HTML and CSS Reference
There are two approaches for serving XHTML, both of which have their advantages and disadvantages. They are
described in the following sections.
Serving XHTML as HTML
In the early days of the Web, HTML was the exclusive markup language. After several years, new innovations appeared
that could not have been covered by HTML. XML rules have been added to HTML, creating XHTML, a new line of
markup languages. These best practices are the rules applied when converting HTML documents to XHTML, as
discussed earlier in Chapter 3.
However, the vocabulary of HTML 4.01 has been more or less preserved; thus, it is similar to that of XHTML 1.0.
Consequently, XHTML documents can be served as HTML to rendering engines. This approach provides backward
compatibility. Media types can be used to request browsers to handle XHTML as HTML instead of XML. If the media
type of an XHTML document is defined as text/html , the rendering engine will parse the web page as if it were
HTML. If the media type is given as application/xhtml+xml , browsers will process the document as XML.
Several server and server-side scripting platforms (PHP, ASP, and so on) apply the text/html media type for
web content by default. The “dirty secret” of XHTML is that several browsers with an XML parser treat documents
served as text/html with XHTML syntax and DOCTYPE as HTML. 3 But backward compatibility comes at a price: the
impressive features of XML cannot be used at all in XHTML served this way. And what is the point of applying strict
rules if documents cannot use their full potential? Where backward compatibility is not a major concern, the solution
is to serve XHTML as XML.
Serving XHTML as XML
While code quality strongly depends on markup structure and correctness, the reliability of rendering is also determined
by the browser. The browsers' behavior of refusing to render invalid XHTML markup might seem frustrating; however,
the browsers have a really good reason to do so. Browsers process those HTML documents that contain markup errors by
guessing the intentions of the content author or web designer, often resulting in undesirable layout and poor styling.
There are scenarios where errors cannot be tolerated. In scientific publishing, for example, the representation of
mathematical equations should be reliable. If such documents are published on the Web with MathML embedded in
XHTML, errors cannot be tolerated because the consequences can cost millions or be fatal. This is the main reason for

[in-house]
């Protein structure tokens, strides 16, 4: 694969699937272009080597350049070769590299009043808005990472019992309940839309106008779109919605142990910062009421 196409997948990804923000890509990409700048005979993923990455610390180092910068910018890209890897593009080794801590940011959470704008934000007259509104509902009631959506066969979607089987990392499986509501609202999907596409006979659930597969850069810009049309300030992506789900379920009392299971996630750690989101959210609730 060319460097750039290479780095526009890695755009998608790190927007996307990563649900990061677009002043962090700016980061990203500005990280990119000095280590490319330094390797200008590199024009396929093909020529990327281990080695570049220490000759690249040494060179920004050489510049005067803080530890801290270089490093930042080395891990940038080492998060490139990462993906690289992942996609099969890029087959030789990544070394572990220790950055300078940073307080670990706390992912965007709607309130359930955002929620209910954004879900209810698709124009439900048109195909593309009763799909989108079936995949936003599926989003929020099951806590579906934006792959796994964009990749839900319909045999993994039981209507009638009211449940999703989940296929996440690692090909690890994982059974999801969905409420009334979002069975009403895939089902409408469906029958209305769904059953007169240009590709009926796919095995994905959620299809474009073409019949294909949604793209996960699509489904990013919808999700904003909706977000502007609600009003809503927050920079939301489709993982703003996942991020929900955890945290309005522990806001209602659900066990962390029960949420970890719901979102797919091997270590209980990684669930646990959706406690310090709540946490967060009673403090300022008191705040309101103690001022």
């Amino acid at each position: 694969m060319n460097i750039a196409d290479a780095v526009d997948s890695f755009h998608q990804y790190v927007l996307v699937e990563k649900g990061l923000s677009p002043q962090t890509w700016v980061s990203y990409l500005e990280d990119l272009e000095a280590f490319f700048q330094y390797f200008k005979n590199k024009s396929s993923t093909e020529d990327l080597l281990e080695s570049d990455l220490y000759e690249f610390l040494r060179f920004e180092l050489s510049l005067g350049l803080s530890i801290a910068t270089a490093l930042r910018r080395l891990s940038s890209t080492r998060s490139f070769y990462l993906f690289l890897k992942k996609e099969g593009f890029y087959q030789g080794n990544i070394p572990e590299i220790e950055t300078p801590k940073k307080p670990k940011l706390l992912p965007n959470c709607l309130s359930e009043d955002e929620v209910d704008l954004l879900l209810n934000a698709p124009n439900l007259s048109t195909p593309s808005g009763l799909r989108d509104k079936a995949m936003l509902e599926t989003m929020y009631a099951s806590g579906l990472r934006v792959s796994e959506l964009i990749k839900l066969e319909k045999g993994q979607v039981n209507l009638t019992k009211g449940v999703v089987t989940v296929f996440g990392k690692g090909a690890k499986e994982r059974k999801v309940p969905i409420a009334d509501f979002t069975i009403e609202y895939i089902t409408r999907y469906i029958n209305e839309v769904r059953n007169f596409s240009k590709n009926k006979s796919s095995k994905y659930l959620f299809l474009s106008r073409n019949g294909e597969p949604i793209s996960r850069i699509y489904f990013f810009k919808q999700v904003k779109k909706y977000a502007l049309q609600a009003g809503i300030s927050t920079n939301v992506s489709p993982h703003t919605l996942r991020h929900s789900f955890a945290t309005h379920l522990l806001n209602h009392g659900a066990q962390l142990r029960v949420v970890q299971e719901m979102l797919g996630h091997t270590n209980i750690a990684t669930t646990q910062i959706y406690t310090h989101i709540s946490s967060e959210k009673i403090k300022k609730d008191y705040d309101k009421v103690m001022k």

the extreme error sensitivity of XML parsers.
Being an XML language family, XHTML is meant to be served as XML to leverage all the benefits of XML.
However, it also involves a serious risk. Web documents served as application/xhtml+xml request browsers to
process them according to the rules of XML. Since invalid XHTML markup is not rendered at all in web browsers,
extended care should be taken when serving XHTML as XML. One simple character at the wrong location in the
source code results in an XML parsing error message instead of the web page content (as already hinted in Chapter 1).
This is one of the reasons why HTML has always been preferred by most content authors and web designers. However,
you should not be afraid of writing pure XHTML code. If you learn how to use the practices described in the previous
chapter, you will be able to create not only error-free XHTML documents but also any kind of structured markup.
Although modern browsers support the application/xhtml+xml MIME type, some older browsers do not. One of
the options to preserve backward compatibility with older browsers and support advanced XML applications for modern
ones is the technique called content negotiation . It can be done through .htaccess 4 settings or using server-side scripting
3 Real XML parsers such as that of Firefox or Safari consider the MIME type of documents (as sent by the server) rather than file
syntax and DOCTYPE only.
4 A common configuration file on web servers such as Apache. Note that the file begins with a period and has no extension.